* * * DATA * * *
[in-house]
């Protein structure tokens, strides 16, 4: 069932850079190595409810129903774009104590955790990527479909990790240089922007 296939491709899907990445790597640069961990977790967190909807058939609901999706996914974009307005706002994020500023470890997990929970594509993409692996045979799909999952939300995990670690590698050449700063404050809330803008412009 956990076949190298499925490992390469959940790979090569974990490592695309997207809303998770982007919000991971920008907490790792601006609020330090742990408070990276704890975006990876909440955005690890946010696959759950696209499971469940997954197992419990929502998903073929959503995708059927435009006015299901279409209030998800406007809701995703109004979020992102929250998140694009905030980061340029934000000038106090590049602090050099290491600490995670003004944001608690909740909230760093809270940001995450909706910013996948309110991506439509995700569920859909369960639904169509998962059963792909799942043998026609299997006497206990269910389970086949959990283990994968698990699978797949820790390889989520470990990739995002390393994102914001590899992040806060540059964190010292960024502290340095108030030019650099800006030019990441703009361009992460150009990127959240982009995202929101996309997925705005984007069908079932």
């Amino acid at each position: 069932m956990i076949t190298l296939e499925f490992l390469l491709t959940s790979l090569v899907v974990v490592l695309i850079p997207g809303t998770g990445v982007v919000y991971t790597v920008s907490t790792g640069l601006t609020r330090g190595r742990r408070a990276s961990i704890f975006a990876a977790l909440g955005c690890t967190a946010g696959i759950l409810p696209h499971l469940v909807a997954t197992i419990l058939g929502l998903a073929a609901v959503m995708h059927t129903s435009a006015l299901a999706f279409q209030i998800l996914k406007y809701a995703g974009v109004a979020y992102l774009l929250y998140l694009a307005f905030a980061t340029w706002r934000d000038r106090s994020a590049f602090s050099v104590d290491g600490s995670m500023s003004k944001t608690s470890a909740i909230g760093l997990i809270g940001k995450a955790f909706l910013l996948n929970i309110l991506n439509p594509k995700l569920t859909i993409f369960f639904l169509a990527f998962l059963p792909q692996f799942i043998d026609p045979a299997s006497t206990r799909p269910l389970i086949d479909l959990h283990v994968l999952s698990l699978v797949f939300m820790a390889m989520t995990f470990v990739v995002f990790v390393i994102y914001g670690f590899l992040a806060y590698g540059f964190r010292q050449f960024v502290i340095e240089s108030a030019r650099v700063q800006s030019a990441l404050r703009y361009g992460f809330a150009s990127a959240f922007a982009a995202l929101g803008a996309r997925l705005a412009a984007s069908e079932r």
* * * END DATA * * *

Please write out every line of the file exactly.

[in-house]
């Protein structure tokens, strides 16, 4: 069932850079190595409810129903774009104590955790990527479909990790240089922007 296939491709899907990445790597640069961990977790967190909807058939609901999706996914974009307005706002994020500023470890997990929970594509993409692996045979799909999952939300995990670690590698050449700063404050809330803008412009 956990076949190298499925490992390469959940790979090569974990490592695309997207809303998770982007919000991971920008907490790792601006609020330090742990408070990276704890975006990876909440955005690890946010696959759950696209499971469940997954197992419990929502998903073929959503995708059927435009006015299901279409209030998800406007809701995703109004979020992102929250998140694009905030980061340029934000000038106090590049602090050099290491600490995670003004944001608690909740909230760093809270940001995450909706910013996948309110991506439509995700569920859909369960639904169509998962059963792909799942043998026609299997006497206990269910389970086949959990283990994968698990699978797949820790390889989520470990990739995002390393994102914001590899992040806060540059964190010292960024502290340095108030030019650099800006030019990441703009361009992460150009990127959240982009995202929101996309997925705005984007069908079932």
């Amino acid at each position: 069932m956990i076949t190298l296939e499925f490992l390469l491709t959940s790979l090569v899907v974990v490592l695309i850079p997207g809303t998770g990445v982007v919000y991971t790597v920008s907490t790792g640069l601006t609020r330090g190595r742990r408070a990276s961990i704890f975006a990876a977790l909440g955005c690890t967190a946010g696959i759950l409810p696209h499971l469940v909807a997954t197992i419990l058939g929502l998903a073929a609901v959503m995708h059927t129903s435009a006015l299901a999706f279409q209030i998800l996914k406007y809701a995703g974009v109004a979020y992102l774009l929250y998140l694009a307005f905030a980061t340029w706002r934000d000038r106090s994020a590049f602090s050099v104590d290491g600490s995670m500023s003004k944001t608690s470890a909740i909230g760093l997990i809270g940001k995450a955790f909706l910013l996948n929970i309110l991506n439509p594509k995700l569920t859909i993409f369960f639904l169509a990527f998962l059963p792909q692996f799942i043998d026609p045979a299997s006497t206990r799909p269910l389970i086949d479909l959990h283990v994968l999952s698990l699978v797949f939300m820790a390889m989520t995990f470990v990739v995002f990790v390393i994102y914001g670690f590899l992040a806060y590698g540059f964190r010292q050449f960024v502290i340095e240089s108030a030019r650099v700063q800006s030019a990441l404050r703009y361009g992460f809330a150009s990127a959240f922007a982009a995202l929101g803008a996309r997925l705005a412009a984007s069908e079932r």